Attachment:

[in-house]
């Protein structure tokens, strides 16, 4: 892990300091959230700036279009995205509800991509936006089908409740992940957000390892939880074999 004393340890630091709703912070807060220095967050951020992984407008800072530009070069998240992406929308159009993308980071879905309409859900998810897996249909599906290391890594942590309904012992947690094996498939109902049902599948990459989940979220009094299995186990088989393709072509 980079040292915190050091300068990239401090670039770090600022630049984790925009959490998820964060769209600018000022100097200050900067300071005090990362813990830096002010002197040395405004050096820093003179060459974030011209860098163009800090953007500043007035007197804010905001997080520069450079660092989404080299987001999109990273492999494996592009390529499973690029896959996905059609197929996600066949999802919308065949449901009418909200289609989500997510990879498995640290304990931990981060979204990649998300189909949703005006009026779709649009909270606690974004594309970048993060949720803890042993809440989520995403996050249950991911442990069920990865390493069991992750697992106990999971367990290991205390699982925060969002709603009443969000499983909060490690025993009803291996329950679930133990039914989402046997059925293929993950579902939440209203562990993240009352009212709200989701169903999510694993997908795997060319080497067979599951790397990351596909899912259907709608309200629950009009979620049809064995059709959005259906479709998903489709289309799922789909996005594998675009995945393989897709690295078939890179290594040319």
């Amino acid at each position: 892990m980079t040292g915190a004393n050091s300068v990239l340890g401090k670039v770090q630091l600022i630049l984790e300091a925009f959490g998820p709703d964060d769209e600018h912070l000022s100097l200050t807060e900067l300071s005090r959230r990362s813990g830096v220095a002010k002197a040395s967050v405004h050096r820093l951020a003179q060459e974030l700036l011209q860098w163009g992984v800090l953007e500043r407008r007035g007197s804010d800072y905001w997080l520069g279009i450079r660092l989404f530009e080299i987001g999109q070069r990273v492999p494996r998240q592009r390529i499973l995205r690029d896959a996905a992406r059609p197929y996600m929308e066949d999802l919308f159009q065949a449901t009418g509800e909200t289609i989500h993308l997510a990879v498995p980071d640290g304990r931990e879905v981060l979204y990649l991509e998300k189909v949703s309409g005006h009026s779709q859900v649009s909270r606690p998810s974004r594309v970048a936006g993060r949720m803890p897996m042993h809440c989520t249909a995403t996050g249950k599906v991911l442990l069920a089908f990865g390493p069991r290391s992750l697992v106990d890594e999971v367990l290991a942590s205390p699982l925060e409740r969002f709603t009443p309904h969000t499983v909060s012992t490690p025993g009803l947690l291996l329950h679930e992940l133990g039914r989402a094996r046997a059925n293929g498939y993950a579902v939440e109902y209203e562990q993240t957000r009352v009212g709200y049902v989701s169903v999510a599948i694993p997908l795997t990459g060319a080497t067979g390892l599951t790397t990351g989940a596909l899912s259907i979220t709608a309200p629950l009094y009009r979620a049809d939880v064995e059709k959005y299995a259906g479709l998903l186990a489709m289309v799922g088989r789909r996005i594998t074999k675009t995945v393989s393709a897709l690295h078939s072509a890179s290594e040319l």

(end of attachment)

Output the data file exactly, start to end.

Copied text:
[in-house]
């Protein structure tokens, strides 16, 4: 892990300091959230700036279009995205509800991509936006089908409740992940957000390892939880074999 004393340890630091709703912070807060220095967050951020992984407008800072530009070069998240992406929308159009993308980071879905309409859900998810897996249909599906290391890594942590309904012992947690094996498939109902049902599948990459989940979220009094299995186990088989393709072509 980079040292915190050091300068990239401090670039770090600022630049984790925009959490998820964060769209600018000022100097200050900067300071005090990362813990830096002010002197040395405004050096820093003179060459974030011209860098163009800090953007500043007035007197804010905001997080520069450079660092989404080299987001999109990273492999494996592009390529499973690029896959996905059609197929996600066949999802919308065949449901009418909200289609989500997510990879498995640290304990931990981060979204990649998300189909949703005006009026779709649009909270606690974004594309970048993060949720803890042993809440989520995403996050249950991911442990069920990865390493069991992750697992106990999971367990290991205390699982925060969002709603009443969000499983909060490690025993009803291996329950679930133990039914989402046997059925293929993950579902939440209203562990993240009352009212709200989701169903999510694993997908795997060319080497067979599951790397990351596909899912259907709608309200629950009009979620049809064995059709959005259906479709998903489709289309799922789909996005594998675009995945393989897709690295078939890179290594040319």
């Amino acid at each position: 892990m980079t040292g915190a004393n050091s300068v990239l340890g401090k670039v770090q630091l600022i630049l984790e300091a925009f959490g998820p709703d964060d769209e600018h912070l000022s100097l200050t807060e900067l300071s005090r959230r990362s813990g830096v220095a002010k002197a040395s967050v405004h050096r820093l951020a003179q060459e974030l700036l011209q860098w163009g992984v800090l953007e500043r407008r007035g007197s804010d800072y905001w997080l520069g279009i450079r660092l989404f530009e080299i987001g999109q070069r990273v492999p494996r998240q592009r390529i499973l995205r690029d896959a996905a992406r059609p197929y996600m929308e066949d999802l919308f159009q065949a449901t009418g509800e909200t289609i989500h993308l997510a990879v498995p980071d640290g304990r931990e879905v981060l979204y990649l991509e998300k189909v949703s309409g005006h009026s779709q859900v649009s909270r606690p998810s974004r594309v970048a936006g993060r949720m803890p897996m042993h809440c989520t249909a995403t996050g249950k599906v991911l442990l069920a089908f990865g390493p069991r290391s992750l697992v106990d890594e999971v367990l290991a942590s205390p699982l925060e409740r969002f709603t009443p309904h969000t499983v909060s012992t490690p025993g009803l947690l291996l329950h679930e992940l133990g039914r989402a094996r046997a059925n293929g498939y993950a579902v939440e109902y209203e562990q993240t957000r009352v009212g709200y049902v989701s169903v999510a599948i694993p997908l795997t990459g060319a080497t067979g390892l599951t790397t990351g989940a596909l899912s259907i979220t709608a309200p629950l009094y009009r979620a049809d939880v064995e059709k959005y299995a259906g479709l998903l186990a489709m289309v799922g088989r789909r996005i594998t074999k675009t995945v393989s393709a897709l690295h078939s072509a890179s290594e040319l």